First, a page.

While still dawn on one of those warm mornings we sometimes experience in early October, when I opened a window facing our back yard, a cloud of an intoxicating scent caught me off-guard completely: tucked with the other container-grown plants sitting on the patio, the potted night-blooming jasmine was in full bloom. And, since then it has produced flushes of flowers because of the mild days we recently had; though not very commonly seen, this tropical jasmine is indeed my pride and joy.
Noted for the fragrance the flowers emit at night, the night-blooming jasmine, Cestrum nocturnum, has rather unique characteristics: the plants are somewhat weedy-looking, thus might not draw one’s attention at the first sight, and the leaves have an undesirable odor if bruised, in addition to the fact that the greenish-yellow flowers are quite inconspicuous. But on warm nights, waves of a fragrance so intense cover the surrounding areas that the nose can detect the presence of a plant before the eyes can!
Interestingly, the night-blooming jasmine is a member of the nightshade family which includes vegetables such as potato and eggplant, though chances of running across a specimen of the jasmine where vegetable plants are sold is rather small! However, some garden centers do sell potted plants along with the other houseplants; also, it can easily be propagated by rooting cuttings of the stems. So, if someone you know has a mature plant, and if interested, it won’t hurt to ask for a piece of the stem. In all likelihood, the person will gladly give out some.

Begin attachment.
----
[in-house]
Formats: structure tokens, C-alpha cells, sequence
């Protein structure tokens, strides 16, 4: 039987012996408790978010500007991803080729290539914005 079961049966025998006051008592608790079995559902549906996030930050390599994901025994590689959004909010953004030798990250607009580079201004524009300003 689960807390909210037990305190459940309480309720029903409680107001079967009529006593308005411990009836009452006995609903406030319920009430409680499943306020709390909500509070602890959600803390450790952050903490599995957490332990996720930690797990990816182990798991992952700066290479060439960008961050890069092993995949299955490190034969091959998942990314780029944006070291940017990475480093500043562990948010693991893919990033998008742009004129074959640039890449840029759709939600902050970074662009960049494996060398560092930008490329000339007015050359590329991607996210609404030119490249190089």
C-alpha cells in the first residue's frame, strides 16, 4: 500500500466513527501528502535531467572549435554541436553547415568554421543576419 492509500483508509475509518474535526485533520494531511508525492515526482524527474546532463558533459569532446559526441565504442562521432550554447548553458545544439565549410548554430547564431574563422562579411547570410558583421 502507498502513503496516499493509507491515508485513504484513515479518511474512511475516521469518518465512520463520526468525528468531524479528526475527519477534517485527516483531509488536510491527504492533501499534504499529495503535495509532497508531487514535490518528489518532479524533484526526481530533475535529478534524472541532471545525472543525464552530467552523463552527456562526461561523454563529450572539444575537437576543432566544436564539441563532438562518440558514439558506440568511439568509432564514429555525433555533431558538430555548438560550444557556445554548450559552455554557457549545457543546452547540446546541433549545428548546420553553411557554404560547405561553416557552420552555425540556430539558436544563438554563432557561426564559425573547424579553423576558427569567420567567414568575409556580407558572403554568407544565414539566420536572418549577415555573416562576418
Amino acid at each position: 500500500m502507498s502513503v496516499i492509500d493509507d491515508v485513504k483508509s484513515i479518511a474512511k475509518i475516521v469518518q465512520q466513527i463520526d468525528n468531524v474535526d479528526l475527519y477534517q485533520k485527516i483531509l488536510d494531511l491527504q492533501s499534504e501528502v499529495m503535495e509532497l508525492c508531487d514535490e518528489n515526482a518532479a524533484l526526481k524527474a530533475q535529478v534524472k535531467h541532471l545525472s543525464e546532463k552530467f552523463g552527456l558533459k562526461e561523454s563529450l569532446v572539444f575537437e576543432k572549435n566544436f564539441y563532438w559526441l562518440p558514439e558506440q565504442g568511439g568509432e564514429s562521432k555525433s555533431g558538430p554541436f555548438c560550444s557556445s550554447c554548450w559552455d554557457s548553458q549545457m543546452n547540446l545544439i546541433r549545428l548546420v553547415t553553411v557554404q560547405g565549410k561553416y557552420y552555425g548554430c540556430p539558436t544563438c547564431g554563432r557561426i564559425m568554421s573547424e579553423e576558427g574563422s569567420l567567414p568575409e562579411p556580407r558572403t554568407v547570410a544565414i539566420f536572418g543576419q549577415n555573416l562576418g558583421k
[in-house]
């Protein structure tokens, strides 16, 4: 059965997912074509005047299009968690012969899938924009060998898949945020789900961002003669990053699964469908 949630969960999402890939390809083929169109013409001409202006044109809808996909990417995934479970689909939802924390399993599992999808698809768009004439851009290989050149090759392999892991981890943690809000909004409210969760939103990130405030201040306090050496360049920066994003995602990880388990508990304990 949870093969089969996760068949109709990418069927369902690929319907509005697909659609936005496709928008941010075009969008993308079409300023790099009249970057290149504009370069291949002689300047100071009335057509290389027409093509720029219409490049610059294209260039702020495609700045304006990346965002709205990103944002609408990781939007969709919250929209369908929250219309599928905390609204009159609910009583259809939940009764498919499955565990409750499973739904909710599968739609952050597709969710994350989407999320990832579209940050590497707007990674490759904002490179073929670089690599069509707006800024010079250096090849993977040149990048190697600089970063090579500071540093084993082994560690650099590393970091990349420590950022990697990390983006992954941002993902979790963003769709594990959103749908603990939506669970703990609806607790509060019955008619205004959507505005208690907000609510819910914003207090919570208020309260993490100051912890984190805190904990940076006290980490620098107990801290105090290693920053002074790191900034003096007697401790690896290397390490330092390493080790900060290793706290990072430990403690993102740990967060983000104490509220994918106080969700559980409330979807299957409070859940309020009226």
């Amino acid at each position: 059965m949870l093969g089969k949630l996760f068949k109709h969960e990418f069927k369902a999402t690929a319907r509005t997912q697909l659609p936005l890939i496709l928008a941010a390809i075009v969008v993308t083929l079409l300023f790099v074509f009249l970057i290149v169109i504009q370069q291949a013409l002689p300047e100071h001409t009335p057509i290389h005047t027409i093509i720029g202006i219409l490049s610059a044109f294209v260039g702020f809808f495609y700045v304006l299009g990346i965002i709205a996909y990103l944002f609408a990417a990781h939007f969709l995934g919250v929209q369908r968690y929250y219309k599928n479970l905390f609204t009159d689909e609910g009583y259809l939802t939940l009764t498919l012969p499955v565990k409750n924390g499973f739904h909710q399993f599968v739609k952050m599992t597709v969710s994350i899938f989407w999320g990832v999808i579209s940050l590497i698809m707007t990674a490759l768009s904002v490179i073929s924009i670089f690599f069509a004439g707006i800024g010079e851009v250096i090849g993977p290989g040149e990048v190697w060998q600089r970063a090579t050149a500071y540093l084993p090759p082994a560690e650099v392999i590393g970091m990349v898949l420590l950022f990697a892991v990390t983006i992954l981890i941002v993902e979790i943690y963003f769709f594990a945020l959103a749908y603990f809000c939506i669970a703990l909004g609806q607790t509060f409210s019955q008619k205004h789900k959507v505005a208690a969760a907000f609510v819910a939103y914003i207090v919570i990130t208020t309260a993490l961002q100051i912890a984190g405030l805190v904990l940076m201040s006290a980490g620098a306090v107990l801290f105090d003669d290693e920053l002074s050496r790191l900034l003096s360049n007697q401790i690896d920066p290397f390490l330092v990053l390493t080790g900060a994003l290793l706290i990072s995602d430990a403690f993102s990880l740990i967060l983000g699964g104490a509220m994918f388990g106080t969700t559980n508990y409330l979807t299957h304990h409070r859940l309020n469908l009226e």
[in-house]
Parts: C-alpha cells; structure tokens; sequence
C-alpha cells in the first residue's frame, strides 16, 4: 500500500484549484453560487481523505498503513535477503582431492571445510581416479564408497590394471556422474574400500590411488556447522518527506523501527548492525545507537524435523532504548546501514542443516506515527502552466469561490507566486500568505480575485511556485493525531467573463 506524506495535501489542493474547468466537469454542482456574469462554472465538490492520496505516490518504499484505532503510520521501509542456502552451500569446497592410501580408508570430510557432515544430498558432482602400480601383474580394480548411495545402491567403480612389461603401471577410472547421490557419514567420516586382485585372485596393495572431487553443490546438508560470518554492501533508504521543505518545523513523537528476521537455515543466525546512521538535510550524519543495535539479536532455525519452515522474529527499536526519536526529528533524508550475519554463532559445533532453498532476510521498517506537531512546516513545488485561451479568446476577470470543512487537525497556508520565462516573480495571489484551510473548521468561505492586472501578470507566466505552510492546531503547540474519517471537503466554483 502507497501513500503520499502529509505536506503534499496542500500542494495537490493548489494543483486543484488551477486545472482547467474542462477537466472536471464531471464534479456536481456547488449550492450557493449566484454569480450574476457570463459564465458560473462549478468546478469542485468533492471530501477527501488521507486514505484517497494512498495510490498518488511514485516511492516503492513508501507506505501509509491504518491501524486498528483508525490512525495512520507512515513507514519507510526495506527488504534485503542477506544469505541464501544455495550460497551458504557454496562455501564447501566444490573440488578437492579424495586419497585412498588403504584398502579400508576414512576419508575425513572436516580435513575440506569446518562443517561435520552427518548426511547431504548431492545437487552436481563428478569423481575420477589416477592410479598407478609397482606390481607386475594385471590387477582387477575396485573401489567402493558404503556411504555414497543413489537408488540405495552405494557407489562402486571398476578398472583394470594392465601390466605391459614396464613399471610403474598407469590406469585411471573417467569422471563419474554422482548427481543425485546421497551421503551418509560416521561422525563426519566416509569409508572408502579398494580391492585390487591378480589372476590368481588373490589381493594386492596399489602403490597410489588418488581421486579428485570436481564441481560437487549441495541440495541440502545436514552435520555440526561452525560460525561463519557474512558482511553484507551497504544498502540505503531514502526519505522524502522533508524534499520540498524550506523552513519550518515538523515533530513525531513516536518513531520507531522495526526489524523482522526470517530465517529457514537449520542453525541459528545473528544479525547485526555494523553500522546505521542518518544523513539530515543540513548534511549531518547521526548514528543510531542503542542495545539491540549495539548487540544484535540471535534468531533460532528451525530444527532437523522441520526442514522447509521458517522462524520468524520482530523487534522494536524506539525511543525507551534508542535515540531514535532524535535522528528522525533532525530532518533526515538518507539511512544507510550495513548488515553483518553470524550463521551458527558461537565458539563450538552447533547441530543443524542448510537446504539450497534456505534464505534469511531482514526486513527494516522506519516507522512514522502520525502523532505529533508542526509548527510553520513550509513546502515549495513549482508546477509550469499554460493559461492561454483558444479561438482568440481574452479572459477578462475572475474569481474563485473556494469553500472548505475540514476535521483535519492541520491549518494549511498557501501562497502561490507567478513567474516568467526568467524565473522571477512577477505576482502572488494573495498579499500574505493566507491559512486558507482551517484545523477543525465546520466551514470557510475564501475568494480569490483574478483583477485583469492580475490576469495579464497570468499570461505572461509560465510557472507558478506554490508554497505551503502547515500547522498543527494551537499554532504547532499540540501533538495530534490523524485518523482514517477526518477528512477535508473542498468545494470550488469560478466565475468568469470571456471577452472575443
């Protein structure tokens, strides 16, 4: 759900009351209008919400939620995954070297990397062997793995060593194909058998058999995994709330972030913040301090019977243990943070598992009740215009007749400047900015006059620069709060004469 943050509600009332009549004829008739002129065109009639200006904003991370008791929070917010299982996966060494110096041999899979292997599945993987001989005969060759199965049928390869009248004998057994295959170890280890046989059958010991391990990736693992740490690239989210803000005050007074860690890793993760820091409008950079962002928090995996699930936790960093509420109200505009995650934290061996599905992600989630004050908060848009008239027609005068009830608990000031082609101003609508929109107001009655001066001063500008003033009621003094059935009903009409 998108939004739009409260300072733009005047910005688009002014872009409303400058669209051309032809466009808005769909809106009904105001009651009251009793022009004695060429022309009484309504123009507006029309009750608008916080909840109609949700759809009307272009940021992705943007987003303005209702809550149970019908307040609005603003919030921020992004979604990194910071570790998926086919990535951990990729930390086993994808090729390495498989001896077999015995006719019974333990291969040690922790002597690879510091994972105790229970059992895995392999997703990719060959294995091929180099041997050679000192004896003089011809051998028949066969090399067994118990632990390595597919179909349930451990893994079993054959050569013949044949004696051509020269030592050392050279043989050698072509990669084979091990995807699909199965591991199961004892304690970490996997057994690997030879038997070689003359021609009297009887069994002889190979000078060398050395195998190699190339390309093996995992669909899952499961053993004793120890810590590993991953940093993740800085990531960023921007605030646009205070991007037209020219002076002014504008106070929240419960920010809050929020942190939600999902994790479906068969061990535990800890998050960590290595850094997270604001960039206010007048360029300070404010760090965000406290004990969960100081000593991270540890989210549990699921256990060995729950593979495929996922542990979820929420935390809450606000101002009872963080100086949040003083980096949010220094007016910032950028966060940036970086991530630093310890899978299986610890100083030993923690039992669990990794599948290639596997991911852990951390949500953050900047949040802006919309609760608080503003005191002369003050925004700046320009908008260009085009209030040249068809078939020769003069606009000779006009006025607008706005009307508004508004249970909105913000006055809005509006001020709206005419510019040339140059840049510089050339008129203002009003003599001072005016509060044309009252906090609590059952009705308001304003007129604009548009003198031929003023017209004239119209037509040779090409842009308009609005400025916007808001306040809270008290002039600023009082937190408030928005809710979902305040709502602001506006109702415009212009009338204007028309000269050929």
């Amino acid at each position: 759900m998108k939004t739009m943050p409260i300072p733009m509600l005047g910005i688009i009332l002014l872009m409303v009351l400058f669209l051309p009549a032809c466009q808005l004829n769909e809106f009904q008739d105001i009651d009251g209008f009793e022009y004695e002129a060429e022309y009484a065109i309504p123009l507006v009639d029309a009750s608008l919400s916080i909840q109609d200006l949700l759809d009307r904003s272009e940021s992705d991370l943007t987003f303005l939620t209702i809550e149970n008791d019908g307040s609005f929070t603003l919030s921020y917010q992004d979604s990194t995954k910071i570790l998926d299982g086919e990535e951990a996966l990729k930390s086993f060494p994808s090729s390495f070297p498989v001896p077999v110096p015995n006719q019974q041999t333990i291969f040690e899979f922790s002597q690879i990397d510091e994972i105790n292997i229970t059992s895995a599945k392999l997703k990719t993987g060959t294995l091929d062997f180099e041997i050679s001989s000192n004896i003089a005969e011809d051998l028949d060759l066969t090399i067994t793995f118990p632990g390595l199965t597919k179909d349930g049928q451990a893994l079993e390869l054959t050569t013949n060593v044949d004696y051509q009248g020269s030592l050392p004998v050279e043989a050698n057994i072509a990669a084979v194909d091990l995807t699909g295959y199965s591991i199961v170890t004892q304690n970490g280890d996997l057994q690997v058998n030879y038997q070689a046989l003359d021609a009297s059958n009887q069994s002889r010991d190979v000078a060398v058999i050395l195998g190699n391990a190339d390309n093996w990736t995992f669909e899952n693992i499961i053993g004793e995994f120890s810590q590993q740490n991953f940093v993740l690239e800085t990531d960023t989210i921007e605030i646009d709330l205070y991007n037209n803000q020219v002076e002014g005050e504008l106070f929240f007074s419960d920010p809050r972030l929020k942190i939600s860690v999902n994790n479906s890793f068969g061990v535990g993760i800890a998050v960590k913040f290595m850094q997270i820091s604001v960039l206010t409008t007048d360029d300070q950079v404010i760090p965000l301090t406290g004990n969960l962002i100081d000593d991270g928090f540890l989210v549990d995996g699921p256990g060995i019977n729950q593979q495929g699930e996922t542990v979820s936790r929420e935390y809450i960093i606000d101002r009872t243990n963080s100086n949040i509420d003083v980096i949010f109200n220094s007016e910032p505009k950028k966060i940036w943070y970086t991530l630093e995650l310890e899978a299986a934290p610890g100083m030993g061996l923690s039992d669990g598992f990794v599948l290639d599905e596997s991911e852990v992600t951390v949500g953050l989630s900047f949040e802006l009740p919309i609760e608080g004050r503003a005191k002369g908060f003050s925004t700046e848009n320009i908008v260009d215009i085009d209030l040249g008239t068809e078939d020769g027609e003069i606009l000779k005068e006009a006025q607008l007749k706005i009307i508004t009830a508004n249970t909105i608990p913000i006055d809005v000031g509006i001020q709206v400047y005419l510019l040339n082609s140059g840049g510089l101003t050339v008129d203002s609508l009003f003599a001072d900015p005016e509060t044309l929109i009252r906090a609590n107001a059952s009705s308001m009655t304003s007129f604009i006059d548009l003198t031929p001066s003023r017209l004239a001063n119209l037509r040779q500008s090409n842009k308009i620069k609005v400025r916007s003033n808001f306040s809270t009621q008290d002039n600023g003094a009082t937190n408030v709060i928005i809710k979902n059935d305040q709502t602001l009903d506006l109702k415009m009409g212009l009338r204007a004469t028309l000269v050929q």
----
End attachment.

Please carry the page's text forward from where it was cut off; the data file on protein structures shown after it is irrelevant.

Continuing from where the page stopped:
Like most tropical plants, the night-blooming jasmine doesn’t like to be left in the cold, literally! Therefore, when the night temperature is expected to be below 50 to 55 degrees, the potted plants that have been basking outside during the summer need to be taken indoors. In fact, on a recent cool night when we brought ours loaded with ready-to-open flower buds inside, the perfume that filled our home is indescribable!